by Liberty Stembridge, Lifestyle Columnist
Published in Lifestyle on 7th August, 2019
As the name might suggest, a sleep disorder is any problem that affects your sleep, meaning you sleep abnormally in some way.
This could be anything from not being able to get enough sleep, to never getting the quality of sleep you need, feeling tired all the time, sleeping to much or waking up a lot in your sleep.
Sleep disorders can range from being very minor, such as finding a little difficult to drop off, to almost unbearable, such as not sleeping for days on end.
The human body needs sleep to survive, it's one of the most overlooked but key components of our health and wellbeing. Unfortunately though, for many people, our society doesn't create a good environment for healthy sleep. This has resulted in many people finding themselves with sleep disorders, or on the verge of having one.
Not everyone realises straight away that they have a sleep disorder, sometimes the symptoms can pass you by, especially if you lead a busy or particularly stressful lifestyle. For many people, waking up feeling tired in the morning is normal, and simply requires a cup of coffee to fix.
Some of the most common signs of a sleep disorder are:
Insomnia is one of the most common and well-known sleep disorders. Insomnia can come in a variety of forms but it will always mean that the sufferer finds it difficult to fall or stay asleep.
People with insomnia often find that no matter how tired they are, trying to fall asleep feels impossible, and even when they can, they end up waking up feeling refreshed and exhausted after only a few hours. You may fall asleep, only to wake up two hours later and not be able to sleep for another four hours.
This makes insomnia a very destructive and sometimes quite dangerous disorder. Going without sleep not only drastically effects out mental and physical well-being, but can affect our performance at work and throughout the day, making driving or other high-pressure tasks much more dangerous.
Sleep apnea is another more common sleep disorder, characterised by periods of difficulty breathing during sleep. This could come as breathlessness, pauses in breathing, gasping or choking and if left untreated, can be fatal.
Many people go undiagnosed for years, since the main warning signs are snoring and gagging or gasping during sleep, which are usually noticed by a partner. It can be caused by high blood pressure, heart disease and diabetes, but can be treated.
Restless leg syndrome is a common problem that many people don't even realise is a problem. As the name suggests, RLS is the powerful urge to shake or fidget one or more of your legs, that often is uncontrollable during sleep.
It can be a sign of diabetes, low iron levels, arthritis or even kidney failure.
Sugar is a natural excitant, whilst also being slightly addictive, which makes it a nightmare for anyone struggling to sleep. Consuming high amounts of sugar in the afternoon and evenings, particularly processed sugar, can lead to difficulty falling / staying asleep.
If you find that you consume a lot of cereal, desserts, fruit juices or fizzy drinks in the evenings, try cutting them out and seeing the effect it has on your sleep.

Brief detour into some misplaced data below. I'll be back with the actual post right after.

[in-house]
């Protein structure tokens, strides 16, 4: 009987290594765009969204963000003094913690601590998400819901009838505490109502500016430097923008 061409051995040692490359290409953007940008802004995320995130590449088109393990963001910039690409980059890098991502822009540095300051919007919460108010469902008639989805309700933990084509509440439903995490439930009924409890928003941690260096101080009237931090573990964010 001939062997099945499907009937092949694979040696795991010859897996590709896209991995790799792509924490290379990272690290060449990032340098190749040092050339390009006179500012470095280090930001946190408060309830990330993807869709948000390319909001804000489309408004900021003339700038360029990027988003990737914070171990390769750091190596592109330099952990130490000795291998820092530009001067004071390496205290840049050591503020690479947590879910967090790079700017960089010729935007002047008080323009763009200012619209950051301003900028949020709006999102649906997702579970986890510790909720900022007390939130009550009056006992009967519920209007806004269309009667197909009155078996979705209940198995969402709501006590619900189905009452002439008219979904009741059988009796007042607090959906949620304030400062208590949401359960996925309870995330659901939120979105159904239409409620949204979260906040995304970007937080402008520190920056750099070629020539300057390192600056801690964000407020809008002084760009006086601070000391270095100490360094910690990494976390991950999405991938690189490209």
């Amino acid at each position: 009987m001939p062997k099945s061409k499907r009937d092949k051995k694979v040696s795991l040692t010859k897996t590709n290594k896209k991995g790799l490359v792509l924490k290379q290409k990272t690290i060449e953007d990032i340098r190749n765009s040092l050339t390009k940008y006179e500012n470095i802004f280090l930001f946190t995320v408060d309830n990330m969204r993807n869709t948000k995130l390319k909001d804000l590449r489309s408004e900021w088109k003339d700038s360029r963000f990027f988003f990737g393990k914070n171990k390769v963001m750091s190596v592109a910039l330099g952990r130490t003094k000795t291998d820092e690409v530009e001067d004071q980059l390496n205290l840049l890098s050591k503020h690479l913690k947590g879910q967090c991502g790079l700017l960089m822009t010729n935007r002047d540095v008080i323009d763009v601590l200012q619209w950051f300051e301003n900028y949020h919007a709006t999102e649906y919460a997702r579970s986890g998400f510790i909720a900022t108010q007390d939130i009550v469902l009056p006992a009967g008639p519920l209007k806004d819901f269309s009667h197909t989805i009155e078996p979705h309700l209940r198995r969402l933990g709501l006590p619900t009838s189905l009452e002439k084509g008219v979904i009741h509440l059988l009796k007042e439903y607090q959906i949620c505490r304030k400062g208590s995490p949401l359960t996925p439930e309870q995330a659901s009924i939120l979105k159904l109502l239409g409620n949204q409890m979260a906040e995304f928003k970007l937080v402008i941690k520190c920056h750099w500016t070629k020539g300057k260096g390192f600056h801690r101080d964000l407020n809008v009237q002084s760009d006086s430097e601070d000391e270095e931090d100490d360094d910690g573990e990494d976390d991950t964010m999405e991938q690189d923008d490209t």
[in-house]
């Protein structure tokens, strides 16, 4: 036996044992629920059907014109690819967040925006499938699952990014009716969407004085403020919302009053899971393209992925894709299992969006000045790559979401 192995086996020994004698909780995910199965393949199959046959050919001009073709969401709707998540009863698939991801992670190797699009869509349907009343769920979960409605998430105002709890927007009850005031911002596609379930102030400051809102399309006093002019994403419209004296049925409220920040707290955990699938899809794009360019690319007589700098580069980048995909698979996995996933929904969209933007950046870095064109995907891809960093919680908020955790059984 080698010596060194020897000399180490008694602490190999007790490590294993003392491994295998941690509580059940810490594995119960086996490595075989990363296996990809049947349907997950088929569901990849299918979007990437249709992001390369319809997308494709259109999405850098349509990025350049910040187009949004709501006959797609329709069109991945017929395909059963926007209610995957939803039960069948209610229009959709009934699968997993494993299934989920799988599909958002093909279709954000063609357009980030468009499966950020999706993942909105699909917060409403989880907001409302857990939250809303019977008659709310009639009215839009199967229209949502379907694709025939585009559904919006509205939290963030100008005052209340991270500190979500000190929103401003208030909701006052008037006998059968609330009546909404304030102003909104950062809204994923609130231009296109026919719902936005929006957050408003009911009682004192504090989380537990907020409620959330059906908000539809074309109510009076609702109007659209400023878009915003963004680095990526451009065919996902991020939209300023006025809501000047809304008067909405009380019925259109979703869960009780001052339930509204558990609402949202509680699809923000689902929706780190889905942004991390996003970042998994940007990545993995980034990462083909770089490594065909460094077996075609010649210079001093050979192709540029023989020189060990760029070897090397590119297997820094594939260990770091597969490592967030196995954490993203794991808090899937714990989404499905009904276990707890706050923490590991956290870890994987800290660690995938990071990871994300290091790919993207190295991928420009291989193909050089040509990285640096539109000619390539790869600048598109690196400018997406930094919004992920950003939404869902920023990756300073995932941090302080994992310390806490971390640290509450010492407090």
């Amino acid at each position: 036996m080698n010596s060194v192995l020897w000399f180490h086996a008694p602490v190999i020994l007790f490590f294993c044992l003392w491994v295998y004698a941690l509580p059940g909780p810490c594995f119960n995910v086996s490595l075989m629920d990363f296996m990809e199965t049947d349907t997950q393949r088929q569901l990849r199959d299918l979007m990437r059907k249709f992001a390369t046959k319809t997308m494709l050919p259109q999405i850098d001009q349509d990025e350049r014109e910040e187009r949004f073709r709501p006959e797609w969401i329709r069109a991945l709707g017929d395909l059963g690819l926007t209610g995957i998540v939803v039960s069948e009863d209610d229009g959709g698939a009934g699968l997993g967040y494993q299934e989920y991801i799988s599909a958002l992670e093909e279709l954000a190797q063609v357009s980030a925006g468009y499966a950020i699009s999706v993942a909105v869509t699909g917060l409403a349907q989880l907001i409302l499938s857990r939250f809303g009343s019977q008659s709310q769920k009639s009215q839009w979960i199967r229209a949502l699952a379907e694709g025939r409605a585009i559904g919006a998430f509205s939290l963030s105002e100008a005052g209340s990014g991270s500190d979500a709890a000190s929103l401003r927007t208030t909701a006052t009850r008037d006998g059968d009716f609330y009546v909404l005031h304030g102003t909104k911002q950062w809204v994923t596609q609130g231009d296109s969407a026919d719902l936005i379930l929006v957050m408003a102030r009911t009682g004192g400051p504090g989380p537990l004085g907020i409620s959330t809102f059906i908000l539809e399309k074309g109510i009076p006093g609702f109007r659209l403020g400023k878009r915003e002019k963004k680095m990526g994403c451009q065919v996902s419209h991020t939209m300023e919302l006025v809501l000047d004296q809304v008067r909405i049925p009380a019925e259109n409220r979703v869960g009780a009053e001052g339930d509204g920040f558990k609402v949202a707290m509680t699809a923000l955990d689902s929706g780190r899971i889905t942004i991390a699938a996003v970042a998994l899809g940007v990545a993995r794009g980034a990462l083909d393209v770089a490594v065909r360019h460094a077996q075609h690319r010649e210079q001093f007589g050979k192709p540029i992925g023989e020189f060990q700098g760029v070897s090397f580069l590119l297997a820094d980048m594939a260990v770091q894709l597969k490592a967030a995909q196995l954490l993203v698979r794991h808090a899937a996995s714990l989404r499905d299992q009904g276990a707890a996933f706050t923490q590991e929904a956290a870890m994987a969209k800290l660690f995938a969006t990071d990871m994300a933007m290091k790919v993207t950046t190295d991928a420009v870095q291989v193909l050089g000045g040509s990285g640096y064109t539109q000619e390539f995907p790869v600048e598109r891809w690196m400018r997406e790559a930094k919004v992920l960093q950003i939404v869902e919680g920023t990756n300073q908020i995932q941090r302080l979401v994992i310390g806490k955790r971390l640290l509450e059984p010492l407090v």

For many suffering from insomnia, anxiety or other sleep disorders a "nightcap" has traditionally been recommended to aid the process of falling asleep. Alcohol has traditionally been a sleeplessness remedy for hundreds of years.
However, recent scientific developments have found that although alcohol might make you drowsy, it does very little to help you sleep.
Studies have shown that alcohol insomnia reduces the amount of REM sleep you get, meaning that you'll likely wake up feeling less rested and your brain won't have had the time it needs to do it's work.
Over time this can have a significant knock on effect on your life and make any sleep disorders you have worse.
There are many different supplements that have been touted to help improve sleep. Most well known of these is Melatonin (not to be confused with melanin).
Melatonin is actually not a herb, but a hormone produced naturally by our bodies that helps to tell the brain when we should be awake and when we should be asleep.
A lack of melatonin can therefore lead to dysregulated sleep and insomnia. Luckily you can buy over the counter melatonin pills to take before bed that can help get your brain back into it's usual sleep cycle.
Creating an environment you want to sleep should be a key part of your pre-sleep routine. Although it may not be obvious at first, a messy environment can actually put a lot of unconscious stress on your brain, leading to anxiety and restlessness.
Many people find is harder to sleep in messy rooms, with lights on, or with lots of noises / distractions. Creating a nice, relaxing environment to sleep in is key, with no reminders of work that needs to be done or chores to do.
Clear up your sleeping area, remove all distractions (this includes electronic devices) and create some ambient lighting. Put away clothes, light some candles and make the bed (even if you're just going to jump into it 5 minutes later... it all counts).
Ideally, you want to be in an environment that's as relaxing and comfortable as possible. This could mean investing in some ambient lighting, getting a diffuser, playing relaxing music or lighting a few candles. Whatever floats your boat and relaxes you.
Meditation can be an incredibly useful tool for anyone suffering from a sleep disorder. Studies have shown that it can help to reduce anxiety and even promote a better quality of sleep, meaning that you'll likely find it easier to fall asleep and sleep better when you do.